This time around, Jobs made sure Apple's software stable included major league audio video production tools, including Logic Studio and Shake. However, Apple didn't develop either, it simply bought the companies that originally made them dominate their respective markets. Generally speaking, in Silicon Valley when a large company buys a smaller company, very few of the smaller company's engineering and marketing staff last long at the new owner. This means that the marketing staff that had specialized in a vertical market, and made their product dominate that market, are usually gone the first year, if not sooner. The new marketing people on the project are not likely to know as much about the product, and its market, than the people they replaced, and neither will the new engineers. The bottom line is that a product that once was an industry leader becomes an industry trailer. Even worse, it can become consumer oriented rather that professional oriented to increase it's market share. It's brutal, but under the current system Apple's marketing team is there to make the most money it can for Apple, not provide the advertising and media industries with the tools they need to survive. And there's no doubt things are changing in the Mac pro A/V world.

There have been complaints that Apple's new video production software has been dumbed down. Among other things, it's missing the edit tables used to automatically prioritize and drop scenes in programming to fit the time available for it. There are two ways to take this. It can really mean that Apple just doesn't care about the pro audio/video market anymore, or something else, not quite as bad but still problematic. It could simply be a sign that the pro A/V product line is a very low priority with Apple and it's not willing to commit the resources to the A/V product line it was before the iPad took off.

Apple has a history of releasing new low-priority applications with less than all the desired features, and less than perfect market research, in order to cut down on losses if the product doesn't sell. The first release is essentially a trial run. If the market showed any real interest in the product they'd release a more robust version with a better marketing budget.

With Apple's entire pro A/V product line a marginal revenue source for Apple now, it may simply be that Apple is putting its entire A/V product on a slow development track. They may simply no longer be willing to invest significant money in developing pro A/V products when the same money invested in iPad/iPhone market development will pay vastly greater returns. For that matter, any first rate marketing pro at Apple would be doing everything they could to get on the iPad or iPhone marketing team, and who could blame them.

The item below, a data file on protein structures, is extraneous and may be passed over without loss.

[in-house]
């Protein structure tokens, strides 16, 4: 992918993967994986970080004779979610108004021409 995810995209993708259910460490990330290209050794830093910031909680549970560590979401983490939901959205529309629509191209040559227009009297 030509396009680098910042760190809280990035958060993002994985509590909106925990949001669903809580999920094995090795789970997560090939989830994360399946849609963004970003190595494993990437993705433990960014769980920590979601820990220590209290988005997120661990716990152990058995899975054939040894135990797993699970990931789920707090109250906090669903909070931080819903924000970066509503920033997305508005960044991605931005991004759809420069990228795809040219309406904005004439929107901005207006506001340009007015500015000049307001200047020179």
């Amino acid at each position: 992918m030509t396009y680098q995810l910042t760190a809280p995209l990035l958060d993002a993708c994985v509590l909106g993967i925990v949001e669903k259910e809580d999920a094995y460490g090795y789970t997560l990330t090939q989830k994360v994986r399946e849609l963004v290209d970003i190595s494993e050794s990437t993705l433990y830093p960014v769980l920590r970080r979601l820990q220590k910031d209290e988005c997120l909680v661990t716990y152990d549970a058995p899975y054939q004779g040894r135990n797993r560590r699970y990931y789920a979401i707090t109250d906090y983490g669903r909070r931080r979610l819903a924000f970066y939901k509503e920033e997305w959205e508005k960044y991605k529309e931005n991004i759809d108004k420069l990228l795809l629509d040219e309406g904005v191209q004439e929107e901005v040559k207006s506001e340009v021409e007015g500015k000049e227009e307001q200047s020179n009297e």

The iPad and iPhone have turned into two of the hottest consumer products in history, and Apple is behaving accordingly. The Mac and the multimedia production tools it made possible may have have played a critical role in Apple's development once, but those days are long gone. Apple is a consumer products company now, it doesn't even call itself Apple Computer anymore. The advertising & marketing industry should take notice. The Mac may still be around for awhile, but the pro A/V market may have to go to non-Apple production software, and not too far down the road. We need to plan accordingly, and pay attention to Apple and developments in the A/V tool market. That won't be a problem. You'll be able to keep up to date on the issue with your iPad.



Glen Emerson Morris was a senior QA Consultant for SAP working on a new product to help automate compliance with the Sarbanes-Oxley law, an attempt to make large corporations at least somewhat accountable to stockholders and the law.
He has worked as a technology consultant for Yahoo!, Ariba, WebMD, Inktomi, Adobe, Apple and Radius.




Copyright 1994 - 2011 by Glen Emerson Morris All Rights Reserved ' keywords: Internet advertising, Internet marketing, business, advertising, Internet, marketing. For more advertising and marketing help, news, resources and information visit our Home Page.